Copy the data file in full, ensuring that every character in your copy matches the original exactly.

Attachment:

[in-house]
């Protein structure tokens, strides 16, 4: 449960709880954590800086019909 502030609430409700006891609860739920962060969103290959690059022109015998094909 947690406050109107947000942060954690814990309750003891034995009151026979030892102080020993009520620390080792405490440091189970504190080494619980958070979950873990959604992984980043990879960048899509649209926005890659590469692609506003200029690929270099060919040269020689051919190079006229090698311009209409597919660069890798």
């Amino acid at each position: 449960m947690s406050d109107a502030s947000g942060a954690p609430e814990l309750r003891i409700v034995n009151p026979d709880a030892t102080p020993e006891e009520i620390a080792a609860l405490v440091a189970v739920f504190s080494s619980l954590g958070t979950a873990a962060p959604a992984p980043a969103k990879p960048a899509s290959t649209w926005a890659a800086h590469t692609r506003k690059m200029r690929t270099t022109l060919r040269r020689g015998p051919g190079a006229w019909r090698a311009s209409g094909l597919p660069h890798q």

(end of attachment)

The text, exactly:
[in-house]
């Protein structure tokens, strides 16, 4: 449960709880954590800086019909 502030609430409700006891609860739920962060969103290959690059022109015998094909 947690406050109107947000942060954690814990309750003891034995009151026979030892102080020993009520620390080792405490440091189970504190080494619980958070979950873990959604992984980043990879960048899509649209926005890659590469692609506003200029690929270099060919040269020689051919190079006229090698311009209409597919660069890798």
């Amino acid at each position: 449960m947690s406050d109107a502030s947000g942060a954690p609430e814990l309750r003891i409700v034995n009151p026979d709880a030892t102080p020993e006891e009520i620390a080792a609860l405490v440091a189970v739920f504190s080494s619980l954590g958070t979950a873990a962060p959604a992984p980043a969103k990879p960048a899509s290959t649209w926005a890659a800086h590469t692609r506003k690059m200029r690929t270099t022109l060919r040269r020689g015998p051919g190079a006229w019909r090698a311009s209409g094909l597919p660069h890798q």